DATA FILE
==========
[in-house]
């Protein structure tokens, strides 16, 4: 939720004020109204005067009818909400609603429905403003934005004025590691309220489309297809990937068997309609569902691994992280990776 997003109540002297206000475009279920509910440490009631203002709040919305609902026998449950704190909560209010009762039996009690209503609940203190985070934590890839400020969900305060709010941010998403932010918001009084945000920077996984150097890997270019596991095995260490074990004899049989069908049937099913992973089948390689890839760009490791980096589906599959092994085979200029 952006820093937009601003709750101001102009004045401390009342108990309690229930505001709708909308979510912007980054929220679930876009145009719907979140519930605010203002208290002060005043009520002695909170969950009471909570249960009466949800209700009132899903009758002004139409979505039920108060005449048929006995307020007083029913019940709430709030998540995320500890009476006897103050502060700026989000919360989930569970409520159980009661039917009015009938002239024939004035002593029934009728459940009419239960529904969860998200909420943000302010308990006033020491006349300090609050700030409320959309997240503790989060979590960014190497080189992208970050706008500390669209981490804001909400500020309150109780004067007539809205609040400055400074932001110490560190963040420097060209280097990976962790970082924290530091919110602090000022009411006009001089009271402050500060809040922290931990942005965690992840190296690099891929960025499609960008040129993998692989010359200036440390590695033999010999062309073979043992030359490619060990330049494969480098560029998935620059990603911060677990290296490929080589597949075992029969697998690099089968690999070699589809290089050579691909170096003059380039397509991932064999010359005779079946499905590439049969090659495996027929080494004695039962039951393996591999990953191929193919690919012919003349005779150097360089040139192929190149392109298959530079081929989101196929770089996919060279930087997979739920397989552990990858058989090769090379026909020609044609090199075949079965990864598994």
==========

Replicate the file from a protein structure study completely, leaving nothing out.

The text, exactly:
[in-house]
């Protein structure tokens, strides 16, 4: 939720004020109204005067009818909400609603429905403003934005004025590691309220489309297809990937068997309609569902691994992280990776 997003109540002297206000475009279920509910440490009631203002709040919305609902026998449950704190909560209010009762039996009690209503609940203190985070934590890839400020969900305060709010941010998403932010918001009084945000920077996984150097890997270019596991095995260490074990004899049989069908049937099913992973089948390689890839760009490791980096589906599959092994085979200029 952006820093937009601003709750101001102009004045401390009342108990309690229930505001709708909308979510912007980054929220679930876009145009719907979140519930605010203002208290002060005043009520002695909170969950009471909570249960009466949800209700009132899903009758002004139409979505039920108060005449048929006995307020007083029913019940709430709030998540995320500890009476006897103050502060700026989000919360989930569970409520159980009661039917009015009938002239024939004035002593029934009728459940009419239960529904969860998200909420943000302010308990006033020491006349300090609050700030409320959309997240503790989060979590960014190497080189992208970050706008500390669209981490804001909400500020309150109780004067007539809205609040400055400074932001110490560190963040420097060209280097990976962790970082924290530091919110602090000022009411006009001089009271402050500060809040922290931990942005965690992840190296690099891929960025499609960008040129993998692989010359200036440390590695033999010999062309073979043992030359490619060990330049494969480098560029998935620059990603911060677990290296490929080589597949075992029969697998690099089968690999070699589809290089050579691909170096003059380039397509991932064999010359005779079946499905590439049969090659495996027929080494004695039962039951393996591999990953191929193919690919012919003349005779150097360089040139192929190149392109298959530079081929989101196929770089996919060279930087997979739920397989552990990858058989090769090379026909020609044609090199075949079965990864598994």